People continue to praise God in Psalms 149 and 150.  There is no person who should not praise God, we read.  All people should extol God, we read.  I am certain that the shackled kings and the nobles bound in iron chains under a divine decree of doom (149:8-9) are not praising God, however.  These are people who should have confessed their sins and repented.  We human beings do reap what we sow.  However, when one reaps negatively, the rest of us need not goat.  No, we should grieve.

One can never thank God for every blessing of which one is aware by name because the blessings are so numerous.  Many of them are so commonplace that they become mundane, so we simply do not pay attention to a host of them.  We miss them when they are absent, however.  For example, I enjoy dependable electrical service.  I do not think about that very much until a limb falls across a power line during a storm, thereby causing the temporary loss of electrical service.  Also, I drive a reliable automobile.  I do not thank God for this fact as often as I should.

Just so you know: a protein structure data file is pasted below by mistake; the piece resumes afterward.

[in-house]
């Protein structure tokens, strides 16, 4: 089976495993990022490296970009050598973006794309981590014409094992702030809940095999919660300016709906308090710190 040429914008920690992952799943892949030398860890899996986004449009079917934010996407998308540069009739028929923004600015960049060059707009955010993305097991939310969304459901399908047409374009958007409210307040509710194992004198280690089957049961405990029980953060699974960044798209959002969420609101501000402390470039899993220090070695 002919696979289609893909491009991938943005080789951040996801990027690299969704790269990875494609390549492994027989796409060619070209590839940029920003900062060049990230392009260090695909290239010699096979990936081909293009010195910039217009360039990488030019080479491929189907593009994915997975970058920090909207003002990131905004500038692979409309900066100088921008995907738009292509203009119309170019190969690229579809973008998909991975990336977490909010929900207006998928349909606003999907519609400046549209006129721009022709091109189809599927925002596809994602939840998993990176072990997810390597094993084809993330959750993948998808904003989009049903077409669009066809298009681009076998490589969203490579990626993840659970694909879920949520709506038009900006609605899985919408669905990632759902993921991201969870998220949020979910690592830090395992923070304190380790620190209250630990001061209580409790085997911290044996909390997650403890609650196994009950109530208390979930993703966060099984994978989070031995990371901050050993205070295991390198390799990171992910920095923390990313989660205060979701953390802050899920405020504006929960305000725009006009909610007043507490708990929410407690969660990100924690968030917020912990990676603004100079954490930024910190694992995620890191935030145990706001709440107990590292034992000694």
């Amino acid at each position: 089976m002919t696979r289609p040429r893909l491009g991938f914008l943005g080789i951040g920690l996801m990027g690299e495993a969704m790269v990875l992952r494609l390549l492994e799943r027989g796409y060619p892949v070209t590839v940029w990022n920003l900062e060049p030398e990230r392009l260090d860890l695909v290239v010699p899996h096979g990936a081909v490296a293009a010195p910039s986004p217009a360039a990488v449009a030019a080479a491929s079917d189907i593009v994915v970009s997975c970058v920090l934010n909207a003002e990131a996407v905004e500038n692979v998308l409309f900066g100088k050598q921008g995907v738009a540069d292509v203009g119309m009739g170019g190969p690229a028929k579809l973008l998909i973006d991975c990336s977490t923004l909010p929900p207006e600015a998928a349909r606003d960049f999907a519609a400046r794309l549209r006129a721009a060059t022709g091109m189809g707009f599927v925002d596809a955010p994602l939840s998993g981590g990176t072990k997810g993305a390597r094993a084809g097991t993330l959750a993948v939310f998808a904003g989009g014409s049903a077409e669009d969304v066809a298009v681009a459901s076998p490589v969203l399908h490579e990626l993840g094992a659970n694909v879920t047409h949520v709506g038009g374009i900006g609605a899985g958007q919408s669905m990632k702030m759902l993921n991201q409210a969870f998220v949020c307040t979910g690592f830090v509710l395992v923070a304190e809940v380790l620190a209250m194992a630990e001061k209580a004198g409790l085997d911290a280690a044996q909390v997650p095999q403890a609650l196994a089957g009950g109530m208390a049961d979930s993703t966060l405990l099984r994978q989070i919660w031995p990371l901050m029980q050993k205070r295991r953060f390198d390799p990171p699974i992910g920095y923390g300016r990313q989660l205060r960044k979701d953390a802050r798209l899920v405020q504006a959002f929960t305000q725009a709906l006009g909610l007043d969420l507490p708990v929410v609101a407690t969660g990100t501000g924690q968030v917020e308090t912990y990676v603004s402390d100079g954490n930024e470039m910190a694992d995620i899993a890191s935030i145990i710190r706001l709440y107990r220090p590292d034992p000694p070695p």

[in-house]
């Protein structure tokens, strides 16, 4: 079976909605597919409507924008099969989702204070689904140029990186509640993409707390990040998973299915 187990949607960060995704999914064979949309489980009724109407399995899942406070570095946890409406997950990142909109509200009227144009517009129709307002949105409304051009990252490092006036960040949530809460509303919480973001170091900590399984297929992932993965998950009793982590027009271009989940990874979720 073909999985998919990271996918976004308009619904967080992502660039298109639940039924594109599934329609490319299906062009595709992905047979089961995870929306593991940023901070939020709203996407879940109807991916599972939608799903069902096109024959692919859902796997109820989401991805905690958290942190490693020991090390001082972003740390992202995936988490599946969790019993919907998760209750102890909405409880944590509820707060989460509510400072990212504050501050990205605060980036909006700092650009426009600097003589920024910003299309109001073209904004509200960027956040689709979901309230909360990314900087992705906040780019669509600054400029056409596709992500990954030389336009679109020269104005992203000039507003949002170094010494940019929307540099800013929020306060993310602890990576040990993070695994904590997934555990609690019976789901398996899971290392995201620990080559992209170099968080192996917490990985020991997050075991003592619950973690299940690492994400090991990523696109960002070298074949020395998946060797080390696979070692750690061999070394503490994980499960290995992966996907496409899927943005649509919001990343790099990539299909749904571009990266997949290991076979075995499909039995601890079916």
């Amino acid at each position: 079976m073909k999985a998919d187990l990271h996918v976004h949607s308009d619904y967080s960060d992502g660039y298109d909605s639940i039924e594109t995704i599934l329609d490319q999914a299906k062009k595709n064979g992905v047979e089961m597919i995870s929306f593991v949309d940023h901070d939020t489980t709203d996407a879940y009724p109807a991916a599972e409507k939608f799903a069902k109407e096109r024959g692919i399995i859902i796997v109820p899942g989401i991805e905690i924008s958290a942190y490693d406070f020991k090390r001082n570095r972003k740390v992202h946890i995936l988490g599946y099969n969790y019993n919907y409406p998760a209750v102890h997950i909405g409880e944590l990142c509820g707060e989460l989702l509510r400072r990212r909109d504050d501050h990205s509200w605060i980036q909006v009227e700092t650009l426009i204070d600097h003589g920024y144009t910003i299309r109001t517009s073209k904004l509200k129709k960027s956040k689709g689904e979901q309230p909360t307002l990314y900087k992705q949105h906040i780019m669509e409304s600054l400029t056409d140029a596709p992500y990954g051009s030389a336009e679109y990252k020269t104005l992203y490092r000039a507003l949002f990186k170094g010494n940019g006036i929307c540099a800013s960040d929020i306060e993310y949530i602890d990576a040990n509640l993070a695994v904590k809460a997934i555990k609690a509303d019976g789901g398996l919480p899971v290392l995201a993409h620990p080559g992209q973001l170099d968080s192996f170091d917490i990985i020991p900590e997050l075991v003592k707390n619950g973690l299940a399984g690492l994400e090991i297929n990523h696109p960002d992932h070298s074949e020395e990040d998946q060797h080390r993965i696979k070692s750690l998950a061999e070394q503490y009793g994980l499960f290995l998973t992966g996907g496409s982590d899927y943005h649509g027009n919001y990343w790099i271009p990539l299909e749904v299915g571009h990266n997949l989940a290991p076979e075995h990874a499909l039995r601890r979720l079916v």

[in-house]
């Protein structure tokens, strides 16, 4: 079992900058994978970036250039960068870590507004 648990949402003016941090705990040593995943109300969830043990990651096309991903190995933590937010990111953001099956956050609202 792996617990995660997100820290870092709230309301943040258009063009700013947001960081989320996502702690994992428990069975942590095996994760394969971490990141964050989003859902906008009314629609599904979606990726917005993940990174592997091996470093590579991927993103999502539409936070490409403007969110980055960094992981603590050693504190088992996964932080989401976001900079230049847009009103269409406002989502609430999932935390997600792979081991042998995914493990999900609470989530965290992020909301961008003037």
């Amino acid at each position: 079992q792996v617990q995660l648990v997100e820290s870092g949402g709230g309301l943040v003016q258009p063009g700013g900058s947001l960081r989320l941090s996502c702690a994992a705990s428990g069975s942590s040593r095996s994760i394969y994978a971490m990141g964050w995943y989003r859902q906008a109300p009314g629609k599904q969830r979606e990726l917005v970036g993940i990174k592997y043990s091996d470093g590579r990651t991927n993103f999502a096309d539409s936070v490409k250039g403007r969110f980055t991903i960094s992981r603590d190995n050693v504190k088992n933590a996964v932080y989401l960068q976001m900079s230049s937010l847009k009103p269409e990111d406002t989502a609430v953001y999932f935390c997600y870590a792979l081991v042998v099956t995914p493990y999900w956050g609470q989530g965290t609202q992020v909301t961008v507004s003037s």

One can never thank God for every blessing of which one is aware by name, but one can thank God for blessings throughout each day.  One can also take some time each day to name a few blessings.  The count adds up to great number quickly.  The goal of these spiritual exercises is to nurture a mindset of gratitude to God, on whom all of us depend completely.

Hallelujah!

KENNETH RANDOLPH TAYLOR

AUGUST 23, 2017 COMMON ERA

THE FEAST OF SAINTS MARTIN DE PORRES AND JUAN MACIAS, HUMANITARIANS AND DOMINICAN LAY BROTHERS; SAINT ROSE OF LIMA, HUMANITARIAN AND DOMINICAN SISTER; AND SAINT TURIBIUS OF MOGROVEJO, ROMAN CATHOLIC ARCHBISHOP OF LIMA